Combustible Celluloid Review - Nanny (2022), Nikyatu Jusu, Nikyatu Jusu, Anna Diop, Michelle Monaghan, Sinqua Walls, Morgan Spector, Rose Decker, Leslie Uggams, Zephani Idoko, Princess Adenike
Combustible Celluloid
 
With: Anna Diop, Michelle Monaghan, Sinqua Walls, Morgan Spector, Rose Decker, Leslie Uggams, Zephani Idoko, Princess Adenike
Written by: Nikyatu Jusu
Directed by: Nikyatu Jusu
MPAA Rating: R for some language and brief sexuality/nudity
Running Time: 98
Date: 11/23/2022
IMDB

Nanny (2022)

3 1/2 Stars (out of 4)

Shocker Mom

By Jeffrey M. Anderson

A feature writing and directing debut by Nikyatu Jusu, this creeper feels like expert filmmaking, with its stark thesis on inequality, its nervy music and soundscape, and its striking performances.

Former teacher Aisha (Anna Diop) has left her son behind in Senegal, while she heads to New York City to raise money working for wealthy families as a nanny. She gets a job looking after Rose (Rose Decker), whose father Adam (Morgan Spector), a photojournalist, is hardly ever home. Rose's mother, Amy (Michelle Monaghan), is frazzled and overworked, and highly controlling of Rose's diet.

At first things go smoothly, and Aisha and Rose quickly bond. And she begins dating doorman Malik (Sinqua Walls), whose mother (Leslie Uggams) is a priestess, and welcomes Aisha into their home. But soon Aisha finds herself working overtime and having to remind Amy and Adam to pay her. She also can't seem to get to her son, Lamine, or his caretaker on the phone. She begins to see disturbing visions of all varieties, from spiders, to sudden rainstorms inside rooms, to mysterious figures.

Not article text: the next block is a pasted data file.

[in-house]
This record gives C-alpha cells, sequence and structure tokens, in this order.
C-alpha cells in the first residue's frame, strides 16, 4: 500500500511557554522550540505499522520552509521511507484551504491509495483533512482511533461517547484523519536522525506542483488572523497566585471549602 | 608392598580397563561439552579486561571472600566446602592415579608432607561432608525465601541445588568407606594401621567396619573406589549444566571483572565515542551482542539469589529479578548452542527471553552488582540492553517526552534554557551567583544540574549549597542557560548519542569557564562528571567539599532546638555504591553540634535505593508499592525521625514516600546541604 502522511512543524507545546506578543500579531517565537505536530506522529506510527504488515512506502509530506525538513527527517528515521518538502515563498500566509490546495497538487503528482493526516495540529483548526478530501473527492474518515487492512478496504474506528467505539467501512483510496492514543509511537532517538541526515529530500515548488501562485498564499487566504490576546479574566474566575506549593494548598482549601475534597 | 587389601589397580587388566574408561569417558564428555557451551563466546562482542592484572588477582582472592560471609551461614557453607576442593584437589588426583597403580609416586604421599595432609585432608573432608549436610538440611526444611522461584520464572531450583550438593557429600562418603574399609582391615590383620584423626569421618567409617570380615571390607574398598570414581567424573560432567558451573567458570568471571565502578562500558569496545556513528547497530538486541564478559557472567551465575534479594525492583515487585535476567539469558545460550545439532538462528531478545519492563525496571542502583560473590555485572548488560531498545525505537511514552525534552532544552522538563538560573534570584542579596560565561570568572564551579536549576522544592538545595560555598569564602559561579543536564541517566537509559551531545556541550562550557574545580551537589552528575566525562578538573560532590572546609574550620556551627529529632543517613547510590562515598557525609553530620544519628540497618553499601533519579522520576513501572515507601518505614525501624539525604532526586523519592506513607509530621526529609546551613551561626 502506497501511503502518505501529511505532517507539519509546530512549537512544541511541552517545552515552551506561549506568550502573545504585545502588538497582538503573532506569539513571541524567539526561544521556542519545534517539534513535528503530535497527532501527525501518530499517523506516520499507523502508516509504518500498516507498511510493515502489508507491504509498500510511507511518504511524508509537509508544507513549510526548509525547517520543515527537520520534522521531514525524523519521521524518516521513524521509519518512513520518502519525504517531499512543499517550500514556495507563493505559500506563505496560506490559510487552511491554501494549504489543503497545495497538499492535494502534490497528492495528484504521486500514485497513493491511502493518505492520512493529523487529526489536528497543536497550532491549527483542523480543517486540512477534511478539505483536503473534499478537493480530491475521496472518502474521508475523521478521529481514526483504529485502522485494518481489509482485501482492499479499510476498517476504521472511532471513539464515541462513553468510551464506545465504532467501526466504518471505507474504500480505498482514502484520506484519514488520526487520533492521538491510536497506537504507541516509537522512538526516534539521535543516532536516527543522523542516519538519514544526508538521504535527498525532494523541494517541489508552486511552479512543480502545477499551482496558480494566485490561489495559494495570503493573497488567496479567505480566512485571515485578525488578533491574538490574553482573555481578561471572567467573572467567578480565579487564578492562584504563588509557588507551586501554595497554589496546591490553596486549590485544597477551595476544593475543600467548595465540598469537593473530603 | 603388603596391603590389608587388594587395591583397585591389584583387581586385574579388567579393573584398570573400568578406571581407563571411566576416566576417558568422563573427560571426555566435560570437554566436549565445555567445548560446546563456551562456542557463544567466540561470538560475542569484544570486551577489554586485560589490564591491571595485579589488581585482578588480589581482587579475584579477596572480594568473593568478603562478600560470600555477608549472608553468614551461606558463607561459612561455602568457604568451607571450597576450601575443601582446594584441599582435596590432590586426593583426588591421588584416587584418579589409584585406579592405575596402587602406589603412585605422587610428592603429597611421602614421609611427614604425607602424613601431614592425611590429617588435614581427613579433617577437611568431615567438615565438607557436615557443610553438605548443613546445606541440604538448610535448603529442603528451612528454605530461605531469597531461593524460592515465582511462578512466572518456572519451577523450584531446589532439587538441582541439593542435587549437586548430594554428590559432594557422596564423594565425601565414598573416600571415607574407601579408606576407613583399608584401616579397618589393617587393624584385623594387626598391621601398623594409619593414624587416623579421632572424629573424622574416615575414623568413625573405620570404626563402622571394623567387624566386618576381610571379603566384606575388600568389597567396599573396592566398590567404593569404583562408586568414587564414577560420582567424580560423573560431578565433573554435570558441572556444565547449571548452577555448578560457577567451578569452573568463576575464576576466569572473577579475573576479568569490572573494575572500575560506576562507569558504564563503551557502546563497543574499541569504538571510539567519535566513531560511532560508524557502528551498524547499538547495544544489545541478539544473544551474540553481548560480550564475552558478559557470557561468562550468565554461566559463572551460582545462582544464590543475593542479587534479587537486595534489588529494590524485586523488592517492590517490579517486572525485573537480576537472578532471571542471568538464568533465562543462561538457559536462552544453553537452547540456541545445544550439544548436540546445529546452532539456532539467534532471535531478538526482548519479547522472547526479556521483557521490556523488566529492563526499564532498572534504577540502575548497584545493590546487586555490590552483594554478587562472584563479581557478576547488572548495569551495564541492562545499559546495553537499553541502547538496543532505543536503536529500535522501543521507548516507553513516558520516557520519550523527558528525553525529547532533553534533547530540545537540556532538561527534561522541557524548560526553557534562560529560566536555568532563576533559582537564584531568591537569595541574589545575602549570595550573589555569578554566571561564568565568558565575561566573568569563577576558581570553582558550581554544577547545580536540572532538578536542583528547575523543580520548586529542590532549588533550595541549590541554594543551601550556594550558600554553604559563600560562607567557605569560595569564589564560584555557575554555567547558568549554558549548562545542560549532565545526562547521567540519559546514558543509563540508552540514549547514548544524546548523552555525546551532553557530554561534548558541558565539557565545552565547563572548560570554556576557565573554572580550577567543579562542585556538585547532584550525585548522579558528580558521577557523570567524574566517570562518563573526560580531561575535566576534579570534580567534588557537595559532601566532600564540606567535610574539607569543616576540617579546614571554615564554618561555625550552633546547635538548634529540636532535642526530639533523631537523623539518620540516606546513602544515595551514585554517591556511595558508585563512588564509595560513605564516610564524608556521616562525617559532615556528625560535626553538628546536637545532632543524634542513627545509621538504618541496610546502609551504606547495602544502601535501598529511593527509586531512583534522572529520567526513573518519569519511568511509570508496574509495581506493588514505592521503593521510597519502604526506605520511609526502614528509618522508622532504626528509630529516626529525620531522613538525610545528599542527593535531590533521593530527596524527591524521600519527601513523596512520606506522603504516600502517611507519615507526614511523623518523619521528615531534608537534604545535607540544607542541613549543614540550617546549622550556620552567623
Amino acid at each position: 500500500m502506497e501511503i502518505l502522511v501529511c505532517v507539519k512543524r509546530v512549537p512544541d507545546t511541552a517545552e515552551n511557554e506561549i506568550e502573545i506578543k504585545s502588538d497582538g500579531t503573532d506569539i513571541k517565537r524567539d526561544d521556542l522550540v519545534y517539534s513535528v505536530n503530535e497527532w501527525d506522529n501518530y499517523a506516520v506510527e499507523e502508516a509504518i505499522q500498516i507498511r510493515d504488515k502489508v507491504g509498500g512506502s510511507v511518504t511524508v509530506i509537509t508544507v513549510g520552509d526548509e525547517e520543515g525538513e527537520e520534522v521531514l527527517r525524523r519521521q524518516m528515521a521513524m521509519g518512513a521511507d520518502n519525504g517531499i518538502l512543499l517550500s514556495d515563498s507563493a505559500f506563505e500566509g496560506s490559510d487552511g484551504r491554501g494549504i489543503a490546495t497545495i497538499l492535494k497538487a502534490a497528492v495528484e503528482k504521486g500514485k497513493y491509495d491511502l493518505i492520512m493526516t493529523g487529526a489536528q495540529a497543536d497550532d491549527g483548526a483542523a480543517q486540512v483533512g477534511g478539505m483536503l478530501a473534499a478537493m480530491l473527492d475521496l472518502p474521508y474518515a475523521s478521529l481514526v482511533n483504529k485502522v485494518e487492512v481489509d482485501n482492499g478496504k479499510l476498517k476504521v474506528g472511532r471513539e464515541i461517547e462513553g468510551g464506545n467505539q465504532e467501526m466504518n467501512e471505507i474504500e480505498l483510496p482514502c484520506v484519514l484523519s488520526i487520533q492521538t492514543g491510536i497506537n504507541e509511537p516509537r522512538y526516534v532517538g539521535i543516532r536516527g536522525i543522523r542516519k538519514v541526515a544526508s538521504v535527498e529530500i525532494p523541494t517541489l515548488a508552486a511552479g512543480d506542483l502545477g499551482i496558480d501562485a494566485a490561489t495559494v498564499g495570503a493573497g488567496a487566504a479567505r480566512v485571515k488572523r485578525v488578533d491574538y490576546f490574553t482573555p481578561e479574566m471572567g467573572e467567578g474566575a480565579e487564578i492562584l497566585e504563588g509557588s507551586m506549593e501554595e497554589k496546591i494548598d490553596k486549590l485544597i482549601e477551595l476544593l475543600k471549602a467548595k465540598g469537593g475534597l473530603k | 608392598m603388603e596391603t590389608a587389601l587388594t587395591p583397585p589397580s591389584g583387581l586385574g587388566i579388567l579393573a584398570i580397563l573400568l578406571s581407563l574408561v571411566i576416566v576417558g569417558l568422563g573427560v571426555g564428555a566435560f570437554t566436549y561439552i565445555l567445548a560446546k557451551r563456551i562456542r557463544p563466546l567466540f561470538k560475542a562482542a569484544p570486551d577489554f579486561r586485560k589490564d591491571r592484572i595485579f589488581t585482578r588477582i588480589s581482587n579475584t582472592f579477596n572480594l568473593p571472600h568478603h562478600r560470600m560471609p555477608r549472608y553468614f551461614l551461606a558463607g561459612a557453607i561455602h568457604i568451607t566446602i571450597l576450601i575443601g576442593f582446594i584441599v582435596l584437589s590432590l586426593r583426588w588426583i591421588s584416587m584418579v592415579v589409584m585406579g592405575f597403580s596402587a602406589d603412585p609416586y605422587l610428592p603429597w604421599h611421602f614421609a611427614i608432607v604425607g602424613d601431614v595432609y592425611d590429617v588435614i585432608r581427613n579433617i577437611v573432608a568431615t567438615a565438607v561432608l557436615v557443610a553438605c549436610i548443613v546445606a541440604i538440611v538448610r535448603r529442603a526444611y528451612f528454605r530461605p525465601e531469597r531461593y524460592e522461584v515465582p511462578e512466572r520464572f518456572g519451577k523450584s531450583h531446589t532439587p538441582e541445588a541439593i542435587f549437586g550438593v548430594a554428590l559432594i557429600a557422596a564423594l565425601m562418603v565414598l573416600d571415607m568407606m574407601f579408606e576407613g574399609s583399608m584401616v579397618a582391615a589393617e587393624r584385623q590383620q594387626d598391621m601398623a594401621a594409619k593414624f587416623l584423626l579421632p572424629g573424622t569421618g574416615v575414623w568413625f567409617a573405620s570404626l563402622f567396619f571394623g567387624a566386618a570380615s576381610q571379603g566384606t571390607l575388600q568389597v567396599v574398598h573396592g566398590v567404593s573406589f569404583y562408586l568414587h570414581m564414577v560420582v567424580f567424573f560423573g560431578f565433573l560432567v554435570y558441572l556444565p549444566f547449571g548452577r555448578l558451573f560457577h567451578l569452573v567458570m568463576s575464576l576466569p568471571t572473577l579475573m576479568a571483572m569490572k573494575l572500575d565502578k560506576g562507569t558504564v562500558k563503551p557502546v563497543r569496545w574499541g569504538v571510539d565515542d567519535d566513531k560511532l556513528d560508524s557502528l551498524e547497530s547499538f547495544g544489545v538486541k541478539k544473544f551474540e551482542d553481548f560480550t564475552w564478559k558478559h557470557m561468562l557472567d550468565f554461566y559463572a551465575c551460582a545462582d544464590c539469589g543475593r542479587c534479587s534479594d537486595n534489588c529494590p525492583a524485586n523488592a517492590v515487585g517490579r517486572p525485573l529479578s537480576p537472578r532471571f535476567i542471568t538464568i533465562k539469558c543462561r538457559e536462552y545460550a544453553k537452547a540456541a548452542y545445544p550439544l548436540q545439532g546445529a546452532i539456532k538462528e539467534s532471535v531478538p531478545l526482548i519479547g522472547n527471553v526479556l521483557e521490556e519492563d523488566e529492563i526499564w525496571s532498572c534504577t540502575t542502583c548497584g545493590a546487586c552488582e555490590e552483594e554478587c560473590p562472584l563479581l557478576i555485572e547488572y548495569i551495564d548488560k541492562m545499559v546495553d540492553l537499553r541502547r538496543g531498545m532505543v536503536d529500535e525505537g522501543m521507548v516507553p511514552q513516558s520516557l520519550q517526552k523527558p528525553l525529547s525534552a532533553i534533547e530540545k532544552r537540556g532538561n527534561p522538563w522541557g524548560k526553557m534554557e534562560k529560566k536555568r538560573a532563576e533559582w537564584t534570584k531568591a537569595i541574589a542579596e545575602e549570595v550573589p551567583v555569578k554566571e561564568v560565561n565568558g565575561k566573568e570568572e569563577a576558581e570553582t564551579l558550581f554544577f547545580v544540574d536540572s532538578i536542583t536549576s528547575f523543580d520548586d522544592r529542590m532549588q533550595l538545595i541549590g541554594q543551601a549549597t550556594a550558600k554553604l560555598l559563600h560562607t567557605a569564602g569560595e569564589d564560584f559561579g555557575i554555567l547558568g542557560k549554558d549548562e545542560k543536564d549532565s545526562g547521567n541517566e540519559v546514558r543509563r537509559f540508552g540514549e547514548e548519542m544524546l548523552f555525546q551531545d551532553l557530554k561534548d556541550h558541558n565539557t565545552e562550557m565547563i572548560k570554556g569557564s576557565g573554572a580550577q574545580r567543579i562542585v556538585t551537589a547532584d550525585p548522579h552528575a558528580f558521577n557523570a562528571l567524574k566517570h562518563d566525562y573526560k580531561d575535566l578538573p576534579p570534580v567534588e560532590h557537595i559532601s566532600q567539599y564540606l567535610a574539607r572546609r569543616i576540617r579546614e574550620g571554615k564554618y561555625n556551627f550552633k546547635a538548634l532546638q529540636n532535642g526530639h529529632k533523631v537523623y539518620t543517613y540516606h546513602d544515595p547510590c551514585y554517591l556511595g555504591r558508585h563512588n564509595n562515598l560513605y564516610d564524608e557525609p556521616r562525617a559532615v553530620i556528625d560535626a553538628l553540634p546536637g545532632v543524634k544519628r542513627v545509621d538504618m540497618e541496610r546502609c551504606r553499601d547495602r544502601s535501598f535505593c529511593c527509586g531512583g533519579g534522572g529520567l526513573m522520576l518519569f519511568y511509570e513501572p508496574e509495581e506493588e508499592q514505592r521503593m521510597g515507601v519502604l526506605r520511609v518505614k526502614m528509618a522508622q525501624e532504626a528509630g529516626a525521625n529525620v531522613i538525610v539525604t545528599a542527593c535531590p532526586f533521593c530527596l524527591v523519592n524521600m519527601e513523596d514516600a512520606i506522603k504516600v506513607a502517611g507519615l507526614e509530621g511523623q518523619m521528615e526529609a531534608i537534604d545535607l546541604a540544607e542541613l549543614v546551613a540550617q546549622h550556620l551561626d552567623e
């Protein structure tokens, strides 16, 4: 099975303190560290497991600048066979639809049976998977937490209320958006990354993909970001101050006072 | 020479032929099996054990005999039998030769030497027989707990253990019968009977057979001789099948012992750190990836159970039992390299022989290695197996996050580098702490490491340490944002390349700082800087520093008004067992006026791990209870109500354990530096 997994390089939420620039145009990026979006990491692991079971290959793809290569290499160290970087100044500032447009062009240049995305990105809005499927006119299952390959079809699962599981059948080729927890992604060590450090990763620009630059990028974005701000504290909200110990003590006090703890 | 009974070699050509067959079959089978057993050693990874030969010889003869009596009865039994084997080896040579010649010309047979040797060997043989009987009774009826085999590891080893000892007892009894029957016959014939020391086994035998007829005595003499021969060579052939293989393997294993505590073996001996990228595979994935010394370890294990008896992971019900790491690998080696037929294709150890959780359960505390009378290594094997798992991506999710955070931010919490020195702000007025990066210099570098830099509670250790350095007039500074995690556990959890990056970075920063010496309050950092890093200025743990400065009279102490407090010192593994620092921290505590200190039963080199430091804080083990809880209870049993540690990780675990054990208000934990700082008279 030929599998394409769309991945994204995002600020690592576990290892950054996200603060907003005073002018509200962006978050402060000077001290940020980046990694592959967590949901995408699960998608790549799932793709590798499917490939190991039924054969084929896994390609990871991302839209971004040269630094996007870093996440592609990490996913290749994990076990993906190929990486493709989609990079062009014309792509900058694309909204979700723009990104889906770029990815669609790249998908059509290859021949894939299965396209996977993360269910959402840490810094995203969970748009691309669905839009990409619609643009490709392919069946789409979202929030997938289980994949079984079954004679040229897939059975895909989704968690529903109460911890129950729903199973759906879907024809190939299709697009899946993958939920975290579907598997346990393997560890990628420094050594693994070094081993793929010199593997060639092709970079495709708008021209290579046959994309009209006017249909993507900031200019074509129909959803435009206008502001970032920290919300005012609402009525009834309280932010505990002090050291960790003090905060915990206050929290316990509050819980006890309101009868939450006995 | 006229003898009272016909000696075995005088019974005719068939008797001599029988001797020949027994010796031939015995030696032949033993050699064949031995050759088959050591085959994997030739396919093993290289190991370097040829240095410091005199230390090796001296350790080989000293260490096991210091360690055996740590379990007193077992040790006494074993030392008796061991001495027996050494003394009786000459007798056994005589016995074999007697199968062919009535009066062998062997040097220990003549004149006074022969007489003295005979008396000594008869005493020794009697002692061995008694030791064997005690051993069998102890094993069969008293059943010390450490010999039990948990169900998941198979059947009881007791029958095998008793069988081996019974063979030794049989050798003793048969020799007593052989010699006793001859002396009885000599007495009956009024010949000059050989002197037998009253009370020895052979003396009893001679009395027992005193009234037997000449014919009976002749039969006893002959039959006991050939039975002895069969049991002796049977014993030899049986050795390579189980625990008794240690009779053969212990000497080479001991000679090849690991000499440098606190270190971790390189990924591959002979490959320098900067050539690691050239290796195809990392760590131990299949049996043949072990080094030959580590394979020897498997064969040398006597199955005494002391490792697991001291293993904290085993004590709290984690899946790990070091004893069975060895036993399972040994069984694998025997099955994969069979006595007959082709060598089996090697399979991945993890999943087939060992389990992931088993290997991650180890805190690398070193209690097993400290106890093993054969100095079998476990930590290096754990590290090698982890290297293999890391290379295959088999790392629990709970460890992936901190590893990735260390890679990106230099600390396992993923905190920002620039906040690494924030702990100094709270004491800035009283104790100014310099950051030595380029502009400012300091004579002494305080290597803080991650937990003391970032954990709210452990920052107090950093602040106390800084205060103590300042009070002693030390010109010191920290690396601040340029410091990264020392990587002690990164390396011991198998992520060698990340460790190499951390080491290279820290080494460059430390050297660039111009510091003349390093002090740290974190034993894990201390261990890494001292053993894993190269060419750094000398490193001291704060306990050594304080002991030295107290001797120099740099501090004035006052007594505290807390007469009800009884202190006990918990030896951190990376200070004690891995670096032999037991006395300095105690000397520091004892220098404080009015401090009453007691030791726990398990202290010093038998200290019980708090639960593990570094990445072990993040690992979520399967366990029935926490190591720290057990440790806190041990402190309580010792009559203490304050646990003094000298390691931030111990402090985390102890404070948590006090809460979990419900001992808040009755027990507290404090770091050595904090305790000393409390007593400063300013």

Nanny is up-front about its situation. Aisha says she misses the good parts about her native Senegal, but not the bad parts; apparently they were enough to make her choose the bitterly ironic situation of taking care of another family's child so she can raise money to get hers back. (Such money cannot be raised in Senegal.)

Diop's strong, empathetic performance conveys the pain of this, how every waking moment without her child hurts; there's a lot to endure. Jusu is so astute as a filmmaker that she even conveys character nuances in the white parents, suggesting their pained relationship, Adam's childishness (and his culturally-appropriated African art), and Amy's frayed nerves.

Of course, starting with a basis in character makes the scary stuff in Nanny more effective, but Jusu isn't interested so much in scaring her audience than she is in simply suggesting the horror that exists in life. Aisha's terrors and visions spring right out of the fabric of everyday existence. Sometimes they're routine nightmares, but other times, she's just looking in the mirror or testing some bathwater, when something terrifying happens.

Every aspect of the production, from the lighting and colors, to the unsettling music and sound design, handily mesh together to create Aisha's world. A too-tidy, last-minute ending seems to let us off the hook a little too easily, but, on the other hand, it could also be part of the movie's biting tapestry.

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